Beeline buzzes in Orem



Elmo Beutler experienced highs and lows in the telecommunications business before launching BeeLine Long Distance in 1993.


Elmo Beutler has been to the bottom of the entrepreneurial heap and back up. In the late 1980s he bought a used telephone switch from his former employer and attempted to start a long distance company in the Northwest.

The move – and the business – was unsuccessful.

“We nearly lost everything,” Beutler says.

But like so many successful entrepreneurs, that failure provided valuable  experience and fed his desire to run a successful business.

A friend later called Beutler and asked to partner with him in another long distance services company, this time in Texas. He brought his switch and his family to Texas where the success was easier to come by.

In 1993 Beutler sold his share in his Texas company and moved his family back to Utah to be closer to family.

“It ended up being great timing because my wife’s mother died unexpectedly shortly after we moved back,” he says. “It was nice to spend some time with her before she died.”

In October 1993 Beutler started BeeLine Long Distance. He negotiated deals for wholesale minutes from larger carriers like AT&T and Sprint. His switch was located in downtown Salt Lake City and he handled customer service, sales, billing and technical support from his home.

Eventually he moved his company to an office in Draper where the first three employees were brought on. Now the company has 16 employees and is located in the heart of Orem.

“The turnover of our customer base is very low,” Beutler says. “People like that we’re a local company. They like doing business with local people.”

Beutler’s company buys about 5 million minutes a month at a reduced rate from larger companies and sells those minutes to residential and commercial customers. BeeLine also supplies customer service, technical support, billing and switching to subscribers.

BeeLine offers traditional long distance, 1+ calling, as well as 800-number service, a dial up long distance service that is cheaper than the 1+ calling, travel cards and prepaid phone cards. The prepaid phone cards are found in retail stores throughout the country.

“The larger companies like us because we’re a big client,” he says. “Telephony is a very competitive business and those companies are looking to sell as many minutes as they can.”

BeeLine’s business model allows them to offer competitive pricing, but that is only half of the equation.

“We combine that with what I think is excellent service,” Beutler says.

BeeLine customers can call with a question and then talk with the same person on a second call, which not all long distance companies can claim.

“That is the one area that’s important to the success of our business,” Beutler says. “We work with people on a personal level.”

While Utah County is where the majority of BeeLine’s customers are found, Beutler is expanding internationally through voice-over IP technology that utilizes the Internet. The new technology takes analog messages – produced when someone speaks into the phone – and turns them into digital messages. The message travels through the Internet to the destination switch. The destination receiver takes the digital message and turns it into telephone-friendly analog messaging – all at U.S. rates.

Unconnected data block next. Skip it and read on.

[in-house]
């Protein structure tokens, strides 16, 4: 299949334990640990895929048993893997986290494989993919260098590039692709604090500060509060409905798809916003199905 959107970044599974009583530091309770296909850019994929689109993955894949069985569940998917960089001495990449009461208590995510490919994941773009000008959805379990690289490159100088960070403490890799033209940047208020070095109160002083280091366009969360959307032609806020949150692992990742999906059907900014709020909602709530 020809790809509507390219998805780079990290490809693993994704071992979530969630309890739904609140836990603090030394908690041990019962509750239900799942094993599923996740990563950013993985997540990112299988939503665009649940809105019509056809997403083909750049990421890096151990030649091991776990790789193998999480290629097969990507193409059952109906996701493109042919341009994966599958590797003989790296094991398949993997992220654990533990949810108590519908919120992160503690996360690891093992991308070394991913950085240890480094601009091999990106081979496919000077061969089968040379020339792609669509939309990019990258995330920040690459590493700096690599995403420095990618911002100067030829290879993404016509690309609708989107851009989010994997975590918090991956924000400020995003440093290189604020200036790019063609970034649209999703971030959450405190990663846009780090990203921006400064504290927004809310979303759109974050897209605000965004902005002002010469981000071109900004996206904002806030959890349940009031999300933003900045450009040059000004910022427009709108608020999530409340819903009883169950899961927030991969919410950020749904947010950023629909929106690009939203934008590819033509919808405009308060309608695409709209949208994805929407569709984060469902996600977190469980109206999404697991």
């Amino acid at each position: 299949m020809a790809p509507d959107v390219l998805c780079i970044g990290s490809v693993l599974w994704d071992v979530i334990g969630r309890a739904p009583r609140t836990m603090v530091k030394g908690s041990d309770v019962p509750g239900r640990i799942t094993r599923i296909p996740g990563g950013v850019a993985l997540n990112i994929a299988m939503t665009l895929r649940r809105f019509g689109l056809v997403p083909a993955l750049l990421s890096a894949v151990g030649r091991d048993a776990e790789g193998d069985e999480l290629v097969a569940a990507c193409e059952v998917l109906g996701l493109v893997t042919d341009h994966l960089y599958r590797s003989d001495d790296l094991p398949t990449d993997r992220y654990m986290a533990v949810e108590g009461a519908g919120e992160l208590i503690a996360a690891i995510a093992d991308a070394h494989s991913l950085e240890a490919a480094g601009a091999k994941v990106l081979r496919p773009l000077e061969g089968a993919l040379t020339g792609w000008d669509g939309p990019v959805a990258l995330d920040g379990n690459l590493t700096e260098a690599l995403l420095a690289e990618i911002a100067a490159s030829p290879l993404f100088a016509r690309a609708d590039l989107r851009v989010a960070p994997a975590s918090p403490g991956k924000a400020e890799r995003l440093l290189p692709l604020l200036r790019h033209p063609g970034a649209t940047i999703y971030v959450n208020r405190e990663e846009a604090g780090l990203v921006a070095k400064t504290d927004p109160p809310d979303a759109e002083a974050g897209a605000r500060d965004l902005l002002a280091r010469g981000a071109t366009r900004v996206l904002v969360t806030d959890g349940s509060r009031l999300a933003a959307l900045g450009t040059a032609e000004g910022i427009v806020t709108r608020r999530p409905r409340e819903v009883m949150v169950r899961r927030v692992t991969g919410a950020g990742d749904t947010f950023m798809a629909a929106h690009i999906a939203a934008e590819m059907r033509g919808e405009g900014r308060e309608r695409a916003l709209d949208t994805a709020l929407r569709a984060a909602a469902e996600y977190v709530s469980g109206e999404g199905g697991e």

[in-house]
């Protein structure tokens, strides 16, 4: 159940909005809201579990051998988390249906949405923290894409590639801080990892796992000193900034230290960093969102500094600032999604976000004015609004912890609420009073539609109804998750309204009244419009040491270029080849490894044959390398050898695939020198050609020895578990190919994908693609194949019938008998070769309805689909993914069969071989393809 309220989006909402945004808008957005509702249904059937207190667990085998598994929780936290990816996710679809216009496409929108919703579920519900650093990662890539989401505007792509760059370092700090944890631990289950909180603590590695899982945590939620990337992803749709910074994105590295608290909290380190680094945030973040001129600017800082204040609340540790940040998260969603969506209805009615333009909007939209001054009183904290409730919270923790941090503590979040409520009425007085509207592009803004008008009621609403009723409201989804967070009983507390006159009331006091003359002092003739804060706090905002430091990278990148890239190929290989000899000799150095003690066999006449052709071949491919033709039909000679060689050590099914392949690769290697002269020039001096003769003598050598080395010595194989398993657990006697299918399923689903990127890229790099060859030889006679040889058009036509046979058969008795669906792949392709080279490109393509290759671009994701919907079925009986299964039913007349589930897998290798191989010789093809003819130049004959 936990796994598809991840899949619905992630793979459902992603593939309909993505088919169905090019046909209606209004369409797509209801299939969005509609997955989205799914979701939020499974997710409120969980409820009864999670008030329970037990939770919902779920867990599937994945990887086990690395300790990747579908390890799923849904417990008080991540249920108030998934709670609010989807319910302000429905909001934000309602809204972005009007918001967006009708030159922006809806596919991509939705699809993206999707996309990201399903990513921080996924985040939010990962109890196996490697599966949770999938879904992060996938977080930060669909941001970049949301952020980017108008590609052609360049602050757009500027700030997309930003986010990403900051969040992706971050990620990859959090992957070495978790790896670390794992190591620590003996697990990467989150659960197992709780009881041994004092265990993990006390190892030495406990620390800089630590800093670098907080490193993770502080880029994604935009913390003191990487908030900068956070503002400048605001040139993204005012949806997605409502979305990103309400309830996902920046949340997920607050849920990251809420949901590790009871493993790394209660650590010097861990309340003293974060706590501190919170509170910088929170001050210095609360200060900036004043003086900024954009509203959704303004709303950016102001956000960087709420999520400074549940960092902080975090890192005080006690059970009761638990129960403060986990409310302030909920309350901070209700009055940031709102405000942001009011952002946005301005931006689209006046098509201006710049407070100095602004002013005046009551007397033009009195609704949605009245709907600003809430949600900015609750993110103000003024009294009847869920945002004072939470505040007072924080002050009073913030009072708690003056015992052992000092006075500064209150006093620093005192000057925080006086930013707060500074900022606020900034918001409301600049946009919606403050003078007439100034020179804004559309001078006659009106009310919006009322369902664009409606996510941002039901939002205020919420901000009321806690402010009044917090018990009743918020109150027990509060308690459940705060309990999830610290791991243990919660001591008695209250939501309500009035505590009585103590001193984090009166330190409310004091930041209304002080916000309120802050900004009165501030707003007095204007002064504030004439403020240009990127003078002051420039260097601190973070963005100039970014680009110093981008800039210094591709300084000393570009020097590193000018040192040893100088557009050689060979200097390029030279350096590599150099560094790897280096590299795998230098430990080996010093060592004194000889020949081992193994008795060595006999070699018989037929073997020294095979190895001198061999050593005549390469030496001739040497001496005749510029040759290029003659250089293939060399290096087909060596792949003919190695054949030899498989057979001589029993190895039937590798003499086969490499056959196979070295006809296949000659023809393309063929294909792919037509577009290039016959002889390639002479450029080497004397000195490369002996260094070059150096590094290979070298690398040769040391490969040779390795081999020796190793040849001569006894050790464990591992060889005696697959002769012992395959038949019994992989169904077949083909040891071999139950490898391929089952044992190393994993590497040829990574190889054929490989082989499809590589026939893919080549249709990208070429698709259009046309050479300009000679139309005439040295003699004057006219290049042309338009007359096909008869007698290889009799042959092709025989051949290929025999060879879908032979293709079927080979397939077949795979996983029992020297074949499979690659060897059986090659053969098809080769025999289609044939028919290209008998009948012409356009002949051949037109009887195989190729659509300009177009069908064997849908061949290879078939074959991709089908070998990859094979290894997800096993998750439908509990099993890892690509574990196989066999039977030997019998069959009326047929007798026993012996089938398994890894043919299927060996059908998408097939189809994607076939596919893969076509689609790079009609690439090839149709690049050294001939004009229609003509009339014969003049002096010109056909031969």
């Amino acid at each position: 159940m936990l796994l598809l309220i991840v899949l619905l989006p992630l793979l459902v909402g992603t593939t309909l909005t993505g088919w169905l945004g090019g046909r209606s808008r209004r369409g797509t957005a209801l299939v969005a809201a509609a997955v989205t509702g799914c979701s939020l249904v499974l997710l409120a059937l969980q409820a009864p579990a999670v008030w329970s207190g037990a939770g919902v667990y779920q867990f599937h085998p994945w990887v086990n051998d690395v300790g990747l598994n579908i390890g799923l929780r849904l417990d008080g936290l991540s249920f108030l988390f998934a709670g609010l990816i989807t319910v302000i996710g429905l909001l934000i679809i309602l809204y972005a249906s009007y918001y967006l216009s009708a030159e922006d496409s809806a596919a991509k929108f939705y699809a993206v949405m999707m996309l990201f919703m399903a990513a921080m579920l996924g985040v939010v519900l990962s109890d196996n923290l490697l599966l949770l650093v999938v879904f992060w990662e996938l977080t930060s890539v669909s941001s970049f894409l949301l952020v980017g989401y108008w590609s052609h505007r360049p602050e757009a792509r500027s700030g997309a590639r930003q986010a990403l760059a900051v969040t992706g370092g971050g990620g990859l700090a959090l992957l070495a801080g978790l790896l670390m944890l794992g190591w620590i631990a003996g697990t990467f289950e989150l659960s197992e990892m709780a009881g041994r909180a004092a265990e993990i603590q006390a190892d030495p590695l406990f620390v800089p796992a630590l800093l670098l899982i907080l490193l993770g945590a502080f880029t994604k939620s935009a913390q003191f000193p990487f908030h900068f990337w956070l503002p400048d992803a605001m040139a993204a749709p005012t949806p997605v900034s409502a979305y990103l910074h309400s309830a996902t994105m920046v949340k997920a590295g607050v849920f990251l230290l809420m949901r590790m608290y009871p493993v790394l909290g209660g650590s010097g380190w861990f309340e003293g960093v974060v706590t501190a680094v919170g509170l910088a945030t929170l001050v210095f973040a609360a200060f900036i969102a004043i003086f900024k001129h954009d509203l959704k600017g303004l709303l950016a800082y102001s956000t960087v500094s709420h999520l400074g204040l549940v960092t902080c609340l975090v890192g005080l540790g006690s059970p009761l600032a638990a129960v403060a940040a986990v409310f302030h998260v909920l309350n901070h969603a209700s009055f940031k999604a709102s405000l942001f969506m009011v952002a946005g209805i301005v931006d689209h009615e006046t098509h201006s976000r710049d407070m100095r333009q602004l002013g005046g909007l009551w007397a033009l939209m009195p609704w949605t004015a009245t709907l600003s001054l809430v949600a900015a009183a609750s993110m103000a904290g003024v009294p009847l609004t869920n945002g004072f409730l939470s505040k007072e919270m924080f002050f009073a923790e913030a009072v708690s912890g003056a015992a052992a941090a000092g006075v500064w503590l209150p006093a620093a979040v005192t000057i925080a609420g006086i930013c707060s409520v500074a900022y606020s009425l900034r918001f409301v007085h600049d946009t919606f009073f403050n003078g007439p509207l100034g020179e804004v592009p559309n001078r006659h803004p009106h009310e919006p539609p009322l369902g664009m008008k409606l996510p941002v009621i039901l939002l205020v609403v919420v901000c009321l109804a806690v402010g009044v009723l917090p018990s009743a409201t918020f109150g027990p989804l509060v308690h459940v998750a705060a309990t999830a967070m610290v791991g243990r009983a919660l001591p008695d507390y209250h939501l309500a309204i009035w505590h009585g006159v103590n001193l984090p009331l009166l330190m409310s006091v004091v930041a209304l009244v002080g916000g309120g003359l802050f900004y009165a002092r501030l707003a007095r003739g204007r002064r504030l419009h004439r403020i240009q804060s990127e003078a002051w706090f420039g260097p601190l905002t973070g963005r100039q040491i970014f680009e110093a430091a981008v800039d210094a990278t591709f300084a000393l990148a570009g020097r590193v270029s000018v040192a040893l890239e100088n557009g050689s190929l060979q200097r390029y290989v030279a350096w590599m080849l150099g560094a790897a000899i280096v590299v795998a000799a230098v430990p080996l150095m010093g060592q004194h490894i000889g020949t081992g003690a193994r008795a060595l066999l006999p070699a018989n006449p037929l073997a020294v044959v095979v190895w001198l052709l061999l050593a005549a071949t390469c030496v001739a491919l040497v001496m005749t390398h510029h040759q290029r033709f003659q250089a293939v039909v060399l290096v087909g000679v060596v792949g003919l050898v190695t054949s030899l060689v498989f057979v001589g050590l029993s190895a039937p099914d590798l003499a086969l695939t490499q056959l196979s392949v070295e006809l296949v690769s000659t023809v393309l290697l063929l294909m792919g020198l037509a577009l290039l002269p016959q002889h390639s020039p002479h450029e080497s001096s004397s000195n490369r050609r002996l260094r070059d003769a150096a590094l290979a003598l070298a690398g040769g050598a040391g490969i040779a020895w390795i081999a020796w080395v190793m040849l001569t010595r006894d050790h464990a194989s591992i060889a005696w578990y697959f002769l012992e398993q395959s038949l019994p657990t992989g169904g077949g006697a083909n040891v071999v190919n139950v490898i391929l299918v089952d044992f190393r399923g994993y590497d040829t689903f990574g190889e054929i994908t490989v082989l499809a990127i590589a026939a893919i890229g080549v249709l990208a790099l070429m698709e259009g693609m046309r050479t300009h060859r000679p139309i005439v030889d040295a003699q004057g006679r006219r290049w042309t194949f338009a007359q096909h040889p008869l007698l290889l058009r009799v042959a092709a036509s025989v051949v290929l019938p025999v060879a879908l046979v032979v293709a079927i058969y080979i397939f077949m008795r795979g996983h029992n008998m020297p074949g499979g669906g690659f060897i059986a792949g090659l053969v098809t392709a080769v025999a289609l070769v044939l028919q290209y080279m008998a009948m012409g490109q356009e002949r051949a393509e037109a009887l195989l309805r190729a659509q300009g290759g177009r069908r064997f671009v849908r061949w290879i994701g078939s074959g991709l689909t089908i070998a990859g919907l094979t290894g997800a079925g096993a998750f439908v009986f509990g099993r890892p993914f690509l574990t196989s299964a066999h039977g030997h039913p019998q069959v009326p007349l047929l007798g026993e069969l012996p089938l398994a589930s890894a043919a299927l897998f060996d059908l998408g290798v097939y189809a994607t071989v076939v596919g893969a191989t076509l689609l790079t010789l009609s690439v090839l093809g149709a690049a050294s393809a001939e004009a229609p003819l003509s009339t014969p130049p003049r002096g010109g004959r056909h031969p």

“Many countries have one state-run telephone company,” Beutler says. “The Internet is making it so you can’t have monopolies in telecommunications. Now, people in some of those countries will be able to make a call at half the rate of what they’re paying now.”

In an industry where tenths of a penny mean the difference between making money and losing money, Beutler believes the key is to keep and motivate quality employees. At BeeLine, employees are offered ownership options, and management decisions are made by small committees instead of a single individual. Employees are rewarded for ideas that save the company money or bring in additional revenue.

“I think we have a good environment here,” Beutler says. “The people here are treated the same way I would like to be treated.”

Beutler also has a unique perspective on his pay.

“I make sure that I don’t make any more than my highest paid employee,” he says. “I don’t want people to think I’m taking all the cream off the top.”

For Beutler, doing business is about security. He wants his employees to feel secure in their jobs and he wants the company’s future to be safe. His devotion to security is evidenced by his approach to spending money.

“I have a strict rule where we don’t borrow money to run the business,” he says. “We own all of our equipment outright. We’ve been in business 10 years and we pay our bills religiously. That reputation and history gives us additional security.”

And his customers feel secure that they will continue to receive quality service at low rates – and that the boss isn’t taking the cream off of the top.

Eclipse Entrepreneur is brought to you by Eclipse Marketing Inc., a nationwide sales company specializing in providing summer jobs for college students since 1992. Eclipse, which is based in Provo, employs more than 300 people each summer.

At a Glance


AGE: 54


POSITION: President of Bee Holdings; Manager and founder of BeeLine Long Distance


EDUCATION: Bachelor’s Degree in Humanities, BYU; Associate’s Degree in Electronics, UVSC

NUMBER OF EMPLOYEES: 16 (11 full-time, 5 part-time)


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